Erika Segerson-Mueller, DNR Invasive Plant Program Specialist, Oshkosh Service Center;
Erika.Segersonmueller@wisconsin.gov or 715-492-0391
Whether you prefer to enjoy Wisconsin’s beautiful fall weather on a hike, bike, ATV/UTV or on the water, the Wisconsin Department of Natural Resources (DNR) urges those enjoying the outdoors to take a few precautions to avoid bringing invasive plant species along for the ride.
The Wisconsin Council on Forestry has created a set of guidelines titled “Invasive Species Best Management Practices for Outdoor Recreation.” These voluntary guidelines include steps recommended for individuals to minimize the inadvertent spread of invasive species.
Here are a few universal Best Management Practices (BMPs) for outdoor recreation, along with a few examples of these practices in action.
Learn to recognize invasive species common to the areas where you enjoy outdoor recreational activities.
- Check out the DNR pages on species regulated under NR40 (Wisconsin’s invasive species rule that makes it illegal to possess, transport, transfer, or introduce certain invasive species.)
- Carry A Field Guide to Invasive Plants in Wisconsin to identify plants you find while recreating.
Inspect and clean hair, clothing, footwear and gear for soils, seeds, plant parts or invertebrates before and after recreating.
- If present, use a mounted boot brush station to remove seeds from your shoes before and after using a trail or recreational area.
- Carry a handheld boot brush for use on clothing and pets. Brush off all dirt and mud and remove any seeds or burrs before moving locations.
Stay on designated trails, roads and other developed areas.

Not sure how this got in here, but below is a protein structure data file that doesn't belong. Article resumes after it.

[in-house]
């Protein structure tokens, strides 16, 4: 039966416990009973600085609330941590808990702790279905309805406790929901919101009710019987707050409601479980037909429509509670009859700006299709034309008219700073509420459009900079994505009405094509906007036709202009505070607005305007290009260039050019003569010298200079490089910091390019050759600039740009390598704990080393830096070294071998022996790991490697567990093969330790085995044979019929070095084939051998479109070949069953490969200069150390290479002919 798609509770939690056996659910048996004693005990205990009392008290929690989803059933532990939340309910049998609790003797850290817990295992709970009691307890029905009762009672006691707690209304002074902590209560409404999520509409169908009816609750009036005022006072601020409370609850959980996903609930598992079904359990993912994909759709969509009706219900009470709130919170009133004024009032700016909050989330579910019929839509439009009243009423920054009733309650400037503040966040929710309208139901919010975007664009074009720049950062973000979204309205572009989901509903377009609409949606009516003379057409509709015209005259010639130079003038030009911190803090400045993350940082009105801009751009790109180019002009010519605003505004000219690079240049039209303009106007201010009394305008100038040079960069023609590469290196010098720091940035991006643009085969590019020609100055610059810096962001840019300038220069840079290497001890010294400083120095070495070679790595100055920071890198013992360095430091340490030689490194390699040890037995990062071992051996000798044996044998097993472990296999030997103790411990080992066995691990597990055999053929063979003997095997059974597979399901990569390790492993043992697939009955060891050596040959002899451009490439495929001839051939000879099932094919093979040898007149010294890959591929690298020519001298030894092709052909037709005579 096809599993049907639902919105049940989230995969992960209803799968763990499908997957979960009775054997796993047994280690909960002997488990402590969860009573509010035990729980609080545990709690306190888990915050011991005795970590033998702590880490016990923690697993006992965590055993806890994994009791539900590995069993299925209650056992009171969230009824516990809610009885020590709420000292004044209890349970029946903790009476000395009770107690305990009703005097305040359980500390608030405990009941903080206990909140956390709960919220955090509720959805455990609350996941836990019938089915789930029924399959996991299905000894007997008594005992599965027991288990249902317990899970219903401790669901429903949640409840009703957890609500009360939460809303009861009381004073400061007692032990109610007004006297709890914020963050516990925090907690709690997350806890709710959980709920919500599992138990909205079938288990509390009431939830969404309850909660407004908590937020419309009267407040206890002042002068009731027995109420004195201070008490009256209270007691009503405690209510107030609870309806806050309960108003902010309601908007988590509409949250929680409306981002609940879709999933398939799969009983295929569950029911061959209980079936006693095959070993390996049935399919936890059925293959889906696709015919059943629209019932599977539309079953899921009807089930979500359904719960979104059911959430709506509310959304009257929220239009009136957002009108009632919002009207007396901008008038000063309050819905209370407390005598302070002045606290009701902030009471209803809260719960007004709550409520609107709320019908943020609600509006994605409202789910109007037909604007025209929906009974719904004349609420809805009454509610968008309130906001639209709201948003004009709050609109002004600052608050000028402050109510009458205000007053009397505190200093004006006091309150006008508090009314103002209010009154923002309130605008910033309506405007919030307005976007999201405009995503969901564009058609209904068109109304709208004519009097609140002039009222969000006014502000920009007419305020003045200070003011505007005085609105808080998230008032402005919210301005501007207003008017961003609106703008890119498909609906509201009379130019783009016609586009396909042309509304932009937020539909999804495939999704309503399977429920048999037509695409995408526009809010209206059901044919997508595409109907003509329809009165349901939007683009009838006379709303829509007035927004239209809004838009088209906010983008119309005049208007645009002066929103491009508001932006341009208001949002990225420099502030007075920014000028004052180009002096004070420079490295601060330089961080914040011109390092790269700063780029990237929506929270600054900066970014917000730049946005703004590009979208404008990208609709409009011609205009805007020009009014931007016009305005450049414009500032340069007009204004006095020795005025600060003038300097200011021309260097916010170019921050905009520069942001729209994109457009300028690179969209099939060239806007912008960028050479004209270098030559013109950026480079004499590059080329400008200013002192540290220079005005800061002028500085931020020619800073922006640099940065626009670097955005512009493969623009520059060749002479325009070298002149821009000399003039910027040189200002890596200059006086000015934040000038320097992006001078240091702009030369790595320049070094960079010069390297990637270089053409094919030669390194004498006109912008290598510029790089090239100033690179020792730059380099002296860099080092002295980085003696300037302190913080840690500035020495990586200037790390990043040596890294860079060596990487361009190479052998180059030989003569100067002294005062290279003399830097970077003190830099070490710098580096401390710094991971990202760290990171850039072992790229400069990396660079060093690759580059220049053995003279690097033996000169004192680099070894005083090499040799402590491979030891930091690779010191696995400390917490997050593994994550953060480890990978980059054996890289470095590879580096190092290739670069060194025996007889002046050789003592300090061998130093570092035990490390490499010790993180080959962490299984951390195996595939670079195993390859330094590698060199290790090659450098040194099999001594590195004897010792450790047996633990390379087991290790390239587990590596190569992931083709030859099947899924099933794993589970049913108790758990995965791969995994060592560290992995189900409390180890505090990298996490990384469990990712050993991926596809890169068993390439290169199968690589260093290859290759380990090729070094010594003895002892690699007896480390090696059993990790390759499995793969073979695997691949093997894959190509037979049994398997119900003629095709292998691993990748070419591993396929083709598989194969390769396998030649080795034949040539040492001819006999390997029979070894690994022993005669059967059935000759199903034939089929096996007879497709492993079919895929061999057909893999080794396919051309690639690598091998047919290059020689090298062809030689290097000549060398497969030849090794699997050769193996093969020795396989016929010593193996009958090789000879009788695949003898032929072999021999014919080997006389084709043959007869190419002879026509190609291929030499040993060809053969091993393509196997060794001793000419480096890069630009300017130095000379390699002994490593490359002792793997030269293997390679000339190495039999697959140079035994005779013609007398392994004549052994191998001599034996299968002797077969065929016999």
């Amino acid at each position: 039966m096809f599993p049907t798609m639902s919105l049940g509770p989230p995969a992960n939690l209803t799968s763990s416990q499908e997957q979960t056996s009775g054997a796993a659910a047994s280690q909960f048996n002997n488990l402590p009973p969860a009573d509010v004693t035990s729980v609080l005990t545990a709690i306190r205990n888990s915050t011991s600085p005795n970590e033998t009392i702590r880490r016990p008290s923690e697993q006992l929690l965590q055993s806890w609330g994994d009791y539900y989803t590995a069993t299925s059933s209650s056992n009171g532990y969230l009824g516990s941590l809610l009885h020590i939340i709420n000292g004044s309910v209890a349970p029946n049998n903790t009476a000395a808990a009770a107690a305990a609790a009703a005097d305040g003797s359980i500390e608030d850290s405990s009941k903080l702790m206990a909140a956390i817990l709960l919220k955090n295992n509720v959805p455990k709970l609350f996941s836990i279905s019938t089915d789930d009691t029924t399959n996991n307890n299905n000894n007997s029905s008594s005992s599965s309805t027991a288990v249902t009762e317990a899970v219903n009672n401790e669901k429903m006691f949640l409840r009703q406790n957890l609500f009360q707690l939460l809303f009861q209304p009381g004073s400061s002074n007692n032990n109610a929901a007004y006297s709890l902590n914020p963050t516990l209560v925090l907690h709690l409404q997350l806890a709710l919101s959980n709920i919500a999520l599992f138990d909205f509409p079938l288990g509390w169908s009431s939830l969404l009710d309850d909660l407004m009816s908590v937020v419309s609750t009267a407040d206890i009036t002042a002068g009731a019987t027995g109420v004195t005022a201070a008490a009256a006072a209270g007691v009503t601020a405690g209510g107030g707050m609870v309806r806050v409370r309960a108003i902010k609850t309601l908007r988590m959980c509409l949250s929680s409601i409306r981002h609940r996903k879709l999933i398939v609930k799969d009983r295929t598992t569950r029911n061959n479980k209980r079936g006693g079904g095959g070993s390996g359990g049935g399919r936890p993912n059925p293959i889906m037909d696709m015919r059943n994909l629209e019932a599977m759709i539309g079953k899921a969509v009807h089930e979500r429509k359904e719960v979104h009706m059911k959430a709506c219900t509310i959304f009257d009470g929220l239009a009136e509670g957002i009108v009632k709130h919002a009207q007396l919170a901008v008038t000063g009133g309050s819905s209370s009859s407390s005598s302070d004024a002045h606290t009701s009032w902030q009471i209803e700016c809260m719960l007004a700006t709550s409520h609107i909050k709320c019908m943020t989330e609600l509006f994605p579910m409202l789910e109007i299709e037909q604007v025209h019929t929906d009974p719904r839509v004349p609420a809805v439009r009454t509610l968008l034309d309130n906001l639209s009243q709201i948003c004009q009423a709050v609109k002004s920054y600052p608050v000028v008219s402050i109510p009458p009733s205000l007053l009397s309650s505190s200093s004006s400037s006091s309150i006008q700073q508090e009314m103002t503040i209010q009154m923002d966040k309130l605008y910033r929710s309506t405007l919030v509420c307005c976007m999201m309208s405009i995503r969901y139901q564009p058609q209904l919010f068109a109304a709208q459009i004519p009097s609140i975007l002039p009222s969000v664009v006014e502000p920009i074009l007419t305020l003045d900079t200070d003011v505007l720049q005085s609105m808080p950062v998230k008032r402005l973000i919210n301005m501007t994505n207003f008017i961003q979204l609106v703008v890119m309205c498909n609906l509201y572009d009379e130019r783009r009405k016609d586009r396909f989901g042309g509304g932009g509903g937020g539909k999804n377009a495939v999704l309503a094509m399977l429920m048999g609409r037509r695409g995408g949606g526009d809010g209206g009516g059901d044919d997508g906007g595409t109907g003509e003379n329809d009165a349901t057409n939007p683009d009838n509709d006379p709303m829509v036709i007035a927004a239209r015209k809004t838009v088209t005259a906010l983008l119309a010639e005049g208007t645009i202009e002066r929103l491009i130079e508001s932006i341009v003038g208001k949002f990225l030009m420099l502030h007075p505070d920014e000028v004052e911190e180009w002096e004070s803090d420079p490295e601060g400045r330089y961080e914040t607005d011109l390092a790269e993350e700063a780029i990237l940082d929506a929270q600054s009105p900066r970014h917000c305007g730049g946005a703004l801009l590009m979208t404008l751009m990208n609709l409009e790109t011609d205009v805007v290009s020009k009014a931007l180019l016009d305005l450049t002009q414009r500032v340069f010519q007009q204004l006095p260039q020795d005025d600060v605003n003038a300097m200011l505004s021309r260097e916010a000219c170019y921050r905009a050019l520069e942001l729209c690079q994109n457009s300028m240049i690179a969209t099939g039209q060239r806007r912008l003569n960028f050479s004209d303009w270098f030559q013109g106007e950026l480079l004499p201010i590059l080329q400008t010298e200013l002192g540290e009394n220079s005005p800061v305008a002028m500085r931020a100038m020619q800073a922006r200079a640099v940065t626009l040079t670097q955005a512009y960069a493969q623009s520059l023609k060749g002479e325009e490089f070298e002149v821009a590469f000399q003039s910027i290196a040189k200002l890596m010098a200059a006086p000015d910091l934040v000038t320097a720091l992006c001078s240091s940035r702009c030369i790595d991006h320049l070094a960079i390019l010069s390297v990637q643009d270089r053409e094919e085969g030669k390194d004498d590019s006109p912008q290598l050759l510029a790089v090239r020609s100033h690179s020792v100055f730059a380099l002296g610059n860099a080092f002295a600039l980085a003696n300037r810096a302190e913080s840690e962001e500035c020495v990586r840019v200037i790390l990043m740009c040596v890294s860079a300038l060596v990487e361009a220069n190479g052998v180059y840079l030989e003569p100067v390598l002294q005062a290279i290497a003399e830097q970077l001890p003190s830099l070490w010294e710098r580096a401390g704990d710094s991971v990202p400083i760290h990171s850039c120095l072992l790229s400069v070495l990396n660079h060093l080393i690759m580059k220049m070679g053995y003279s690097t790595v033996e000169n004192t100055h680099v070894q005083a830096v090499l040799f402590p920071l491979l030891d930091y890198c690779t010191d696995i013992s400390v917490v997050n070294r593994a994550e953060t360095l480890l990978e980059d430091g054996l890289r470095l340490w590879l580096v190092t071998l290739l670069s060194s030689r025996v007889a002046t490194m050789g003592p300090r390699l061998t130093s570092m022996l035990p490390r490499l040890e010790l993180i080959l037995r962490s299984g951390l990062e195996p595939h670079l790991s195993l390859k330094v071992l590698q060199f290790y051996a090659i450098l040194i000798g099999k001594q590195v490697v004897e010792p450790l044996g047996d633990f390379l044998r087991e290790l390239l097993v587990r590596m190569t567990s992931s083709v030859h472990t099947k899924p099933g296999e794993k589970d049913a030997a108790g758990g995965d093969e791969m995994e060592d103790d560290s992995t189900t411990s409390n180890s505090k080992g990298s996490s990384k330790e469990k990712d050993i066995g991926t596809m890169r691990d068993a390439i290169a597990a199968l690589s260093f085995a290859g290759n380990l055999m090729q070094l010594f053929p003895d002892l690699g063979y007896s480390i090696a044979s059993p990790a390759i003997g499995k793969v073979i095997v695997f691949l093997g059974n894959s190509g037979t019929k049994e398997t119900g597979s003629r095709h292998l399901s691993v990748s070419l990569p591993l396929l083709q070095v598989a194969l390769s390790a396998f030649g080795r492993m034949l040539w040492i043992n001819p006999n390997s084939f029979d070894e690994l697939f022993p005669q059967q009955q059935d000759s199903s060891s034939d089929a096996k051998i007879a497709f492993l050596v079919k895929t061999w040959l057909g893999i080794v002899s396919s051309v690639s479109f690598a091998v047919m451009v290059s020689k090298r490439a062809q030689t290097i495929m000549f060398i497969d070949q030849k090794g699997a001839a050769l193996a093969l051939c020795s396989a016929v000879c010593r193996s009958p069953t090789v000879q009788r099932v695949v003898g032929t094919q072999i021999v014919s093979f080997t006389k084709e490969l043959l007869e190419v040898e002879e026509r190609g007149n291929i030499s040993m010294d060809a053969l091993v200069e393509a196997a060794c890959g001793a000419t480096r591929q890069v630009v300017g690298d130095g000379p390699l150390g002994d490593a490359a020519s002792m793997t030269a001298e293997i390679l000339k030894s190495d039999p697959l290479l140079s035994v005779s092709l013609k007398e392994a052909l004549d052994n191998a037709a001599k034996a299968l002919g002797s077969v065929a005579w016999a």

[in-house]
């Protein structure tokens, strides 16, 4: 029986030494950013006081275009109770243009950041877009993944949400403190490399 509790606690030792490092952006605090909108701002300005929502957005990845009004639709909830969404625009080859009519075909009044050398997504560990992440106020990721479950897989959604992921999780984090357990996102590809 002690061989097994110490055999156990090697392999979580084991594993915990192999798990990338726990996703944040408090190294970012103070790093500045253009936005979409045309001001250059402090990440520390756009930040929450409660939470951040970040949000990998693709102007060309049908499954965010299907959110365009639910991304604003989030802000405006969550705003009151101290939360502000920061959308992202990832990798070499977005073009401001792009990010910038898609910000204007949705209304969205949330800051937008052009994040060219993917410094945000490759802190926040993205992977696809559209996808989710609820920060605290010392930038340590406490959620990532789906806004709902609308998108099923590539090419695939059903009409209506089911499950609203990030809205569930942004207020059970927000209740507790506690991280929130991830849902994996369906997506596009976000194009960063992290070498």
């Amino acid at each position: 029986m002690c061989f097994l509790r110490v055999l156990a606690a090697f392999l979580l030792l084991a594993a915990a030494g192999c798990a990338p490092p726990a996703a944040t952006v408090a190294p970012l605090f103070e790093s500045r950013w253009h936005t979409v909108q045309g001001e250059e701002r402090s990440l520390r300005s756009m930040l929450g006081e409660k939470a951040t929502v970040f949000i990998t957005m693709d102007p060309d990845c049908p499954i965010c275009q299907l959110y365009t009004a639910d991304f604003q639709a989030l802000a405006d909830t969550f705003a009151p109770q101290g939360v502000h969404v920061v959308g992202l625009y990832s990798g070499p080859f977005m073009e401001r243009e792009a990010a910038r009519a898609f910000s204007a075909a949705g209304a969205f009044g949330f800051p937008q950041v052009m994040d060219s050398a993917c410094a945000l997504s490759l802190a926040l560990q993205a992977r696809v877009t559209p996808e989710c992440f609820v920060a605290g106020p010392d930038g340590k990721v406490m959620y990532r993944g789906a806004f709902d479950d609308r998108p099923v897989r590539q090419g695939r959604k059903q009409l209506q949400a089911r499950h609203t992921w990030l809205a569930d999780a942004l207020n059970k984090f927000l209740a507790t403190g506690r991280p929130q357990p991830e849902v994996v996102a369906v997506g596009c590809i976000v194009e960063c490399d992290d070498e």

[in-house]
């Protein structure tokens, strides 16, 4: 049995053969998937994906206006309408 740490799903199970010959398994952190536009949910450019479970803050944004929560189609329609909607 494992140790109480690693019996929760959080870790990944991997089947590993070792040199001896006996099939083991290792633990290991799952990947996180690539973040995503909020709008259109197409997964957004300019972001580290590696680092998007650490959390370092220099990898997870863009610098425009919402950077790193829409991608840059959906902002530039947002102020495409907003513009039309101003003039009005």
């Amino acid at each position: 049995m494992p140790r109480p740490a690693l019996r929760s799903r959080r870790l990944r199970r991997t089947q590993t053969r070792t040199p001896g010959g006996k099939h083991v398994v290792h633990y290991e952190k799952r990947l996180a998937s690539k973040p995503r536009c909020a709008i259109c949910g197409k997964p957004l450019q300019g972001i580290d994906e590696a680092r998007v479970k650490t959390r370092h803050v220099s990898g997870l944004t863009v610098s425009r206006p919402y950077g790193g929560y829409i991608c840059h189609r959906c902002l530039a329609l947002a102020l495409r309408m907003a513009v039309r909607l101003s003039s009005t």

- When in doubt, stay out: Avoid any on- or off-trail areas that appear to be infested with invasive species.
Report infestations of invasive species to the appropriate land manager or property owner.
- Note the location – take a photo, note the GPS coordinates and/or map the infestation if you are able.
- Report invasive species sightings on public lands to firstname.lastname@example.org. Please include a location description and photos of the plant, pest or pathogen.
Volunteer to help control invasive species or spread the word by educating others about invasive species and their effect on our environment, economy and recreational opportunities.
- Check your area to see if a CISMA (Cooperative Invasive Species Management Area) exists and join them. CISMAs work in a specific area to manage invasive plants and provide outreach and education.
After a day on some of Wisconsin’s best trails or waterways while following these BMPs, you might plan to kick back around the campfire and consume one (or five) s’mores. Remember that moving firewood can provide a major pathway for invasive plants, pests and diseases. By using local and/or certified firewood, you can avoid bringing harmful problems to new locations.
Buy it where you plan to burn it: Purchase your firewood no more than 10 miles from your destination and don’t carry any unused wood home with you. Firewood Scout can help you find local firewood for sale.
Learn more about invasive species and how to avoid moving them around, and read all of Wisconsin Council on Forestry’s Invasive Species Best Management Practices in the full manual on their webpage.